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Advances in artificial intelligence (AI) and machine learning are providing ways for broadcasters to offer greater coverage of live events. This problem-solving technology is learning to create a series of shots that appear natural to the viewer for live recordings. This AI is also proving useful for scouring large amounts of data for news stories. It can also be used to enhance the experience for visual and audio impaired viewers.
Some may worry that AI systems are replacing human crew. In fact, the technology is currently being employed to cover events that would otherwise not be broadcast. The British Broadcasting Corporation (BBC) recently carried out research on the matter (AI in Production). This made use of ultra-high resolution (UHD), static cameras to simulate a two or three camera set-up.
The 4K resolution recorded by these cameras is much higher than is needed for broadcast. This means that different compositions can be made in the production process by simply cropping in on the footage.
Using these low-cost static cameras allows smaller live events to be covered with a one-man crew. It also allows an outside broadcast team to cover a greater number of locations. Including those that wouldn’t facilitate a larger setup. Different compositions and crops can be made in real-time, allowing footage to even be broadcast live.
AI is being used in conjunction with these UHD static cameras. This allows it to automate both the required crops and the sequence of shots from the feeds.
The system uses basic composition rules that are second nature to camera operators to frame the shots. It also employs face detection technology to identify the subjects. A selection of wide, mid and close-up compositions can then be learned to suit the subjects and their surroundings.
The AI system can be taught to put these shots into a sequence that feels natural to the viewer. This requires the system to consider the length of each shot and when the subject is speaking. Any reactions from the audience or other subjects are all considered.
In tests performed in parallel with a human operator, the system lacks the finer points of an experienced camera operator. However, the result is still impressive, and the AI is still being refined. Distracting elements breaking the edge of the frame or uncomfortably close crops are things a camera operator would know to avoid. Without specific rules in place for the AI, however, it doesn’t know to watch out for them.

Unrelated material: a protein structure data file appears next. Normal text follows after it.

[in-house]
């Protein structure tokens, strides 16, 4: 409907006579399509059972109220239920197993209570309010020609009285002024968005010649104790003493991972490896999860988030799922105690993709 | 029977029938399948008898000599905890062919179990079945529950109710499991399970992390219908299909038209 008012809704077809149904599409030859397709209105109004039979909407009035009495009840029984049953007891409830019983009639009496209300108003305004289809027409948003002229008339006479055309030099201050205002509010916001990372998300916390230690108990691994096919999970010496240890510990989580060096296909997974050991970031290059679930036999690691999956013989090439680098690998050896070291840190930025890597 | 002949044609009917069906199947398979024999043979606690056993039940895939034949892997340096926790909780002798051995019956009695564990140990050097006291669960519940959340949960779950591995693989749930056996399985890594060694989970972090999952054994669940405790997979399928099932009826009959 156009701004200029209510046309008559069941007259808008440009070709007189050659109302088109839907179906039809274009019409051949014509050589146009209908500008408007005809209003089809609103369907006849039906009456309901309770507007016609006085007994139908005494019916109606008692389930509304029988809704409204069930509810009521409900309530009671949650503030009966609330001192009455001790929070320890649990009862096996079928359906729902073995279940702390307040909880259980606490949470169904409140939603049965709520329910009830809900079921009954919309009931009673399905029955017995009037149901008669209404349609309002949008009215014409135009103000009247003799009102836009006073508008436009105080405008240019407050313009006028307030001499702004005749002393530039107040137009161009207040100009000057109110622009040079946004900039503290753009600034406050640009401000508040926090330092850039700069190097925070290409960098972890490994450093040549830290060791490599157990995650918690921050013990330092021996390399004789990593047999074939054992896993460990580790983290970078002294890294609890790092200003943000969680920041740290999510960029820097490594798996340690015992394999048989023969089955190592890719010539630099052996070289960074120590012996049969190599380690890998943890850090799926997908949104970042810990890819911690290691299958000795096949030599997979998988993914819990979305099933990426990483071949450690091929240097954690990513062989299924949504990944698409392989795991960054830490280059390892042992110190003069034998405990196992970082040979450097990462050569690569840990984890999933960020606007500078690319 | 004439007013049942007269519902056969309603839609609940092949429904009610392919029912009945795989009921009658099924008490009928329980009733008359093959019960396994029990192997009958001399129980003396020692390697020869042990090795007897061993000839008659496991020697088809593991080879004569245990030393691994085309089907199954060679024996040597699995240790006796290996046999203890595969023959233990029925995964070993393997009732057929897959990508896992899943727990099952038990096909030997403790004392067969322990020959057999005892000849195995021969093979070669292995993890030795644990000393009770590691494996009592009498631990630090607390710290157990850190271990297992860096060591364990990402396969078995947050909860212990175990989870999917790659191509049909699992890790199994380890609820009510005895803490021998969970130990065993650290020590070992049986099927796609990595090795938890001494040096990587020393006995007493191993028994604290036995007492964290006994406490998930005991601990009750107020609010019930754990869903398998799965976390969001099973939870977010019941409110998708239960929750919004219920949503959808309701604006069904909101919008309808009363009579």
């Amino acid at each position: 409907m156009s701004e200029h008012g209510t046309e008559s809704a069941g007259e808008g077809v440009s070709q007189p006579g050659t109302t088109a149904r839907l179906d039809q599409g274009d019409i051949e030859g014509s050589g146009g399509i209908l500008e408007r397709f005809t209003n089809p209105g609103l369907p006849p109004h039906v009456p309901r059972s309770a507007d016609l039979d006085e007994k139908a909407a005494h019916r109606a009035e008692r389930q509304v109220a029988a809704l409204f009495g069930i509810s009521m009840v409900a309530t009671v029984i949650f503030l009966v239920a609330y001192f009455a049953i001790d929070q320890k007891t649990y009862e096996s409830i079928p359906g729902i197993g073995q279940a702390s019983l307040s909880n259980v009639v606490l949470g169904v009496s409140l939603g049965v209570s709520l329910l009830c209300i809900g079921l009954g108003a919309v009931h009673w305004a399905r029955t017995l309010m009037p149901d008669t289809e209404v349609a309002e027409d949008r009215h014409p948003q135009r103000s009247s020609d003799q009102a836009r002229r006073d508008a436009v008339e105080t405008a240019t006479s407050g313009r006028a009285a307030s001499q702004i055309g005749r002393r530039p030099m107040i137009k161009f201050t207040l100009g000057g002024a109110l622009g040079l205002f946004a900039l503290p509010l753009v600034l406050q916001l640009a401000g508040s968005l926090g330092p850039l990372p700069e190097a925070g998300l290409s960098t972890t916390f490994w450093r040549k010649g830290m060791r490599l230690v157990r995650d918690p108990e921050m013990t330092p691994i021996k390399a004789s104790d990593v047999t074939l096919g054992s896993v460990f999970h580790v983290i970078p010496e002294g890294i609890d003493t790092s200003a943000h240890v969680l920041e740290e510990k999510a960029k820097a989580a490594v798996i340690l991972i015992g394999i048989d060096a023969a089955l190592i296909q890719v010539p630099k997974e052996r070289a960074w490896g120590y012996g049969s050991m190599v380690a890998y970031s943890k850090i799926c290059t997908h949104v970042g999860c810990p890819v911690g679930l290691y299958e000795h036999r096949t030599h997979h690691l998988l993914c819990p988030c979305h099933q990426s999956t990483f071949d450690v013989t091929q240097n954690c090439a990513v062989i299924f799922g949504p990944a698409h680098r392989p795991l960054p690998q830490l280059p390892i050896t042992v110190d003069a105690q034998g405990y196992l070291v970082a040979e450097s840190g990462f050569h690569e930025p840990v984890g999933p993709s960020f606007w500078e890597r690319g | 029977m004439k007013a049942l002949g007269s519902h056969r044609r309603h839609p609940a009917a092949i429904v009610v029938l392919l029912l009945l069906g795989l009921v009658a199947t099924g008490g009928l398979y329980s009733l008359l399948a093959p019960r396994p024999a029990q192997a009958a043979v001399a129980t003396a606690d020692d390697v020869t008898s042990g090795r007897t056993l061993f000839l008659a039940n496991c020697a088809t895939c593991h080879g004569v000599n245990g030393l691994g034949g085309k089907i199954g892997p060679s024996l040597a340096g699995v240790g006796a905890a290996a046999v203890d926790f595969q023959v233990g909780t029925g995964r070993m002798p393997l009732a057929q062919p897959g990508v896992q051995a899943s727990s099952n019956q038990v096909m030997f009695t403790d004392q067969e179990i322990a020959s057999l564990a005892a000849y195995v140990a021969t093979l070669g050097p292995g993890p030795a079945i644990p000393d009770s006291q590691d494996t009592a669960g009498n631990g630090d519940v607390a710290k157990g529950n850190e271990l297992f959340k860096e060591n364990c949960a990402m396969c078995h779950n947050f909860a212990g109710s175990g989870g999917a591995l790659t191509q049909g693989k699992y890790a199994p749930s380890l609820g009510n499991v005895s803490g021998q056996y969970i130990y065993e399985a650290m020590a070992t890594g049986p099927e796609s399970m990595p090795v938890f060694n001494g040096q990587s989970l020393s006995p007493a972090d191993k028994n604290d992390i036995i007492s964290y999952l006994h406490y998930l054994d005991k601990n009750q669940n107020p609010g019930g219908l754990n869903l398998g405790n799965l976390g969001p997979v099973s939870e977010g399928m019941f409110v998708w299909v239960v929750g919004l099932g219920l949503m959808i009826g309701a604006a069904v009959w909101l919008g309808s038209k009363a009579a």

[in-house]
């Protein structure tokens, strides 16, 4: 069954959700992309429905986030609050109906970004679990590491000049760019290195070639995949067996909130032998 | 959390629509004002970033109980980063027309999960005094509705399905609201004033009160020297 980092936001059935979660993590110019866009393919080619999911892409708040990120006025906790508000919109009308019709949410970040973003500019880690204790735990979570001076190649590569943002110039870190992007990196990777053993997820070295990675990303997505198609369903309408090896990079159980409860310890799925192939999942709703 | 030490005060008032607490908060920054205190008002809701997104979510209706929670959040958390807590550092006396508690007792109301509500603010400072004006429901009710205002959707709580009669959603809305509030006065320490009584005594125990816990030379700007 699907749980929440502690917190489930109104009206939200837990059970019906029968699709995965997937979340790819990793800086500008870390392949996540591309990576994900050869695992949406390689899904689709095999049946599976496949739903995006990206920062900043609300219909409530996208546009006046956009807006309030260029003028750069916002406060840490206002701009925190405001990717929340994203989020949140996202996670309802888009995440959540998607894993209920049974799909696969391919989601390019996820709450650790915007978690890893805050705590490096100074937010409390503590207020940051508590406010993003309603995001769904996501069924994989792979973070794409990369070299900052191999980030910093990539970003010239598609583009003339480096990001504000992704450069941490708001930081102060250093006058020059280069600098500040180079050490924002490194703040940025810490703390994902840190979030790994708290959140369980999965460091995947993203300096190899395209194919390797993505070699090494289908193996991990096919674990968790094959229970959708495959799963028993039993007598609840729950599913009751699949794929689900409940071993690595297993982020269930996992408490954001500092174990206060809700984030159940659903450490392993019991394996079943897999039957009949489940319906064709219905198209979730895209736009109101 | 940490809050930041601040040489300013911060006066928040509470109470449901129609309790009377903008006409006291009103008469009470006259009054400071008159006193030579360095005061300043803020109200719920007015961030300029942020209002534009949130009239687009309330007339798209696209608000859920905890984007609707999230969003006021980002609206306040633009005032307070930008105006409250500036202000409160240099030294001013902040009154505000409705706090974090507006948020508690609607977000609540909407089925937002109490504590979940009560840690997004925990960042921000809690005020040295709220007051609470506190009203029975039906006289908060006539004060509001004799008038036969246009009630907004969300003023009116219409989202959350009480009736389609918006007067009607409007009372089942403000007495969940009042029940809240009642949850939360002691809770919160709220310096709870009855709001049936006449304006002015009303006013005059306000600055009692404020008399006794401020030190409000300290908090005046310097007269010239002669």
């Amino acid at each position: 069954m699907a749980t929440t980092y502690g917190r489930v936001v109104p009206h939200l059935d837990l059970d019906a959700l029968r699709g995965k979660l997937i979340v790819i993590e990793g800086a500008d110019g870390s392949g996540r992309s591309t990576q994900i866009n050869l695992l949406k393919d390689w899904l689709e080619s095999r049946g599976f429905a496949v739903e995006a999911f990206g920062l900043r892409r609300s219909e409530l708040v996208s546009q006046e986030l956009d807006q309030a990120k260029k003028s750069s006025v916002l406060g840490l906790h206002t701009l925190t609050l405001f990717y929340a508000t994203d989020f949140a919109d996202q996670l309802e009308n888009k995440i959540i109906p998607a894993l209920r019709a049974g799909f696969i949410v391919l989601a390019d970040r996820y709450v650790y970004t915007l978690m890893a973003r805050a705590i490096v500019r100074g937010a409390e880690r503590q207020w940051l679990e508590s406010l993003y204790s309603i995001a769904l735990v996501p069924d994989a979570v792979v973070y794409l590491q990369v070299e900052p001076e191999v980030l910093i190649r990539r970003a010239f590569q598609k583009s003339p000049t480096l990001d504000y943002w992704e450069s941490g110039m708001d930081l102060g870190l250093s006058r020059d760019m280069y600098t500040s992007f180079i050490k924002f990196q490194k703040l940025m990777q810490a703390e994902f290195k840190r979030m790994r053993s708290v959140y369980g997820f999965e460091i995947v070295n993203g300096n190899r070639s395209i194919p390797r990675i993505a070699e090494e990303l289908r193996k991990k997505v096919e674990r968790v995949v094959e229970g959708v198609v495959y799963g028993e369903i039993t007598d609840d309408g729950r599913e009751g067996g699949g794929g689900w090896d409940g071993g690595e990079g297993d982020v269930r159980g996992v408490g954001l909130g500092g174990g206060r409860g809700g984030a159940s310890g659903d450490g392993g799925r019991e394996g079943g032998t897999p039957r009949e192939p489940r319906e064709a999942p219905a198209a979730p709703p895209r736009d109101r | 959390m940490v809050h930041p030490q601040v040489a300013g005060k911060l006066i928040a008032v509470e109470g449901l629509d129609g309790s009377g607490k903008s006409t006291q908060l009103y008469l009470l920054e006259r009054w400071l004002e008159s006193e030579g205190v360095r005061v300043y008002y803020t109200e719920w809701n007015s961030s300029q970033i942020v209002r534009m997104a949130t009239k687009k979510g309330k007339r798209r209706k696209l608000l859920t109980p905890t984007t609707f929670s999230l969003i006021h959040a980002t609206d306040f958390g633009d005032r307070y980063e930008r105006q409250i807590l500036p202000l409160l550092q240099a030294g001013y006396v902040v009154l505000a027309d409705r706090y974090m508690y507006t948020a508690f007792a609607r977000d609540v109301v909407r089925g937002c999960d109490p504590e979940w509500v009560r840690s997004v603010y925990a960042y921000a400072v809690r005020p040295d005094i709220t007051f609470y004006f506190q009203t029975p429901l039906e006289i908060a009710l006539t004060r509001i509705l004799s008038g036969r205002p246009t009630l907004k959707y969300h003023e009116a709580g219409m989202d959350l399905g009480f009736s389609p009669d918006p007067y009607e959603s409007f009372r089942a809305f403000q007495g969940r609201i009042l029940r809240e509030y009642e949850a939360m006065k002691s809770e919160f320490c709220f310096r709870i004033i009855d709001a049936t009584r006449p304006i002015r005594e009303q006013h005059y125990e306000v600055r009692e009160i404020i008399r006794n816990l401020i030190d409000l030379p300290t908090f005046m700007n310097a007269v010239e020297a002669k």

At this time, AI technology is not refined enough to be used for high production value output. But it does offer the potential for budget broadcasting. A virtual multi-camera set-up could replace a cheap one-camera broadcast.
This would benefit panel discussions, vloggers and other live broadcasts. With a little refinement, this technology can be used for live performances, such as comedy, music and even sports coverage.
A smart production system developed by the Japan Broadcasting Corporation (NHK). This is designed to comb social media and environmental monitoring systems to report on newsworthy situations.
The system is taught to look for certain words and phrases divided into a series of different news categories. These are then grouped to allow the production team to view high-frequency reports. The system can also monitor water levels from government systems to alert of heavy rain and flooding.
Face detection systems are being used to help with the cataloging of actors in various TV shows. Advances in AI allow for better recognition, even in situations where lower lighting or obscure angles would otherwise make it difficult.
Speech recognition is also useful for cataloging of news articles. The software is currently able to auto transcribe regular broadcast speech. However, it still struggles with some interviews where the subject may be talking faster or less clearly.
Automated audio descriptions can be created using AI for live programs such as sports broadcasts for the visually impaired. This generates a script of the game progress that accompanies the audio broadcast.
The technology can also be used to create audio commentary for sports for radio or television using a speech synthesizer. This has uses for both sports and news reports where facts and statistics can easily be generated. Speech synthesis technology is rapidly improving, and a natural voice tone is now possible.
Computer-generated sign language is also possible as a way of displaying broadcast information. Rather than a live signer, a CG animated character can now relay the content into sign language.
The uses for AI and machine learning in broadcast are constantly expanding to enhance the user experience. AI technology is even being used to speed up the process of recoloring black and white footage. It uses archive material and color information from similar frames. This makes it possible to reduce the time to colorize five seconds of film from 30 minutes down to 30 seconds.
Discover more about the companies using AI in video production in the March 2020 edition of the SMPTE Motion Imaging Journal.